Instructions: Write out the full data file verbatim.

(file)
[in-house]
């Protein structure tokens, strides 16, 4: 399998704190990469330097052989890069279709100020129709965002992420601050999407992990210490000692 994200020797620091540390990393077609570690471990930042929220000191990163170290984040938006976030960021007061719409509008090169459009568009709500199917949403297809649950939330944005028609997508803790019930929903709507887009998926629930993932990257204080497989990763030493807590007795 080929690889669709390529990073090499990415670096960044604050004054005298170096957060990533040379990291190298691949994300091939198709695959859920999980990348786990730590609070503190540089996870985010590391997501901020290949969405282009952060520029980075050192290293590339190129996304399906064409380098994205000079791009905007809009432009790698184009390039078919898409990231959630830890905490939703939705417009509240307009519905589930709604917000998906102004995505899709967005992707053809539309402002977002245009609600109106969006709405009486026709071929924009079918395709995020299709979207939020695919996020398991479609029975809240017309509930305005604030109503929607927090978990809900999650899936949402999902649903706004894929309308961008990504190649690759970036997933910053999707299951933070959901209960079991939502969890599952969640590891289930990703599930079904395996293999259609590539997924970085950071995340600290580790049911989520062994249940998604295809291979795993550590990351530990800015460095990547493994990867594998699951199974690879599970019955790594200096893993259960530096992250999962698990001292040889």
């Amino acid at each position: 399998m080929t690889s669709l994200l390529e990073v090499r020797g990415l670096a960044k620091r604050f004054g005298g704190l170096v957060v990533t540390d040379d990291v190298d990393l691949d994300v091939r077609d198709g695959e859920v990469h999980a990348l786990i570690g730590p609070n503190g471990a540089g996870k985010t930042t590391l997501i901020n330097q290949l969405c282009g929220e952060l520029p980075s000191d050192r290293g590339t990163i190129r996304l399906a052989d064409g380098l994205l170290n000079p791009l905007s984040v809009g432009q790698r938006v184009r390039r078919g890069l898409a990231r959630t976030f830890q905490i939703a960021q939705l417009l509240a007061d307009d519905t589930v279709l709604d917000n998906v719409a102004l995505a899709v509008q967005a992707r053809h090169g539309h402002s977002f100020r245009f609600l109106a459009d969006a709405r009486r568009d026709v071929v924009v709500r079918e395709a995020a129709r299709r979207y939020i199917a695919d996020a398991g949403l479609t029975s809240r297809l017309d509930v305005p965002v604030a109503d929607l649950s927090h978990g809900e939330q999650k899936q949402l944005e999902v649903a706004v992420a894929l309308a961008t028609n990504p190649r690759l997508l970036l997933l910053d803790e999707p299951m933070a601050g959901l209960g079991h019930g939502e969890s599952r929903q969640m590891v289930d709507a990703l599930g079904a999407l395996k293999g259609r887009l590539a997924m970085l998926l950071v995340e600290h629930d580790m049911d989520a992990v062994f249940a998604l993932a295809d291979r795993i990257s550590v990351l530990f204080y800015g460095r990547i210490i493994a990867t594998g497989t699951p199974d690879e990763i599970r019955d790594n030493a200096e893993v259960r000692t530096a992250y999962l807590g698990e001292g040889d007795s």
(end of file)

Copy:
[in-house]
């Protein structure tokens, strides 16, 4: 399998704190990469330097052989890069279709100020129709965002992420601050999407992990210490000692 994200020797620091540390990393077609570690471990930042929220000191990163170290984040938006976030960021007061719409509008090169459009568009709500199917949403297809649950939330944005028609997508803790019930929903709507887009998926629930993932990257204080497989990763030493807590007795 080929690889669709390529990073090499990415670096960044604050004054005298170096957060990533040379990291190298691949994300091939198709695959859920999980990348786990730590609070503190540089996870985010590391997501901020290949969405282009952060520029980075050192290293590339190129996304399906064409380098994205000079791009905007809009432009790698184009390039078919898409990231959630830890905490939703939705417009509240307009519905589930709604917000998906102004995505899709967005992707053809539309402002977002245009609600109106969006709405009486026709071929924009079918395709995020299709979207939020695919996020398991479609029975809240017309509930305005604030109503929607927090978990809900999650899936949402999902649903706004894929309308961008990504190649690759970036997933910053999707299951933070959901209960079991939502969890599952969640590891289930990703599930079904395996293999259609590539997924970085950071995340600290580790049911989520062994249940998604295809291979795993550590990351530990800015460095990547493994990867594998699951199974690879599970019955790594200096893993259960530096992250999962698990001292040889």
């Amino acid at each position: 399998m080929t690889s669709l994200l390529e990073v090499r020797g990415l670096a960044k620091r604050f004054g005298g704190l170096v957060v990533t540390d040379d990291v190298d990393l691949d994300v091939r077609d198709g695959e859920v990469h999980a990348l786990i570690g730590p609070n503190g471990a540089g996870k985010t930042t590391l997501i901020n330097q290949l969405c282009g929220e952060l520029p980075s000191d050192r290293g590339t990163i190129r996304l399906a052989d064409g380098l994205l170290n000079p791009l905007s984040v809009g432009q790698r938006v184009r390039r078919g890069l898409a990231r959630t976030f830890q905490i939703a960021q939705l417009l509240a007061d307009d519905t589930v279709l709604d917000n998906v719409a102004l995505a899709v509008q967005a992707r053809h090169g539309h402002s977002f100020r245009f609600l109106a459009d969006a709405r009486r568009d026709v071929v924009v709500r079918e395709a995020a129709r299709r979207y939020i199917a695919d996020a398991g949403l479609t029975s809240r297809l017309d509930v305005p965002v604030a109503d929607l649950s927090h978990g809900e939330q999650k899936q949402l944005e999902v649903a706004v992420a894929l309308a961008t028609n990504p190649r690759l997508l970036l997933l910053d803790e999707p299951m933070a601050g959901l209960g079991h019930g939502e969890s599952r929903q969640m590891v289930d709507a990703l599930g079904a999407l395996k293999g259609r887009l590539a997924m970085l998926l950071v995340e600290h629930d580790m049911d989520a992990v062994f249940a998604l993932a295809d291979r795993i990257s550590v990351l530990f204080y800015g460095r990547i210490i493994a990867t594998g497989t699951p199974d690879e990763i599970r019955d790594n030493a200096e893993v259960r000692t530096a992250y999962l807590g698990e001292g040889d007795s």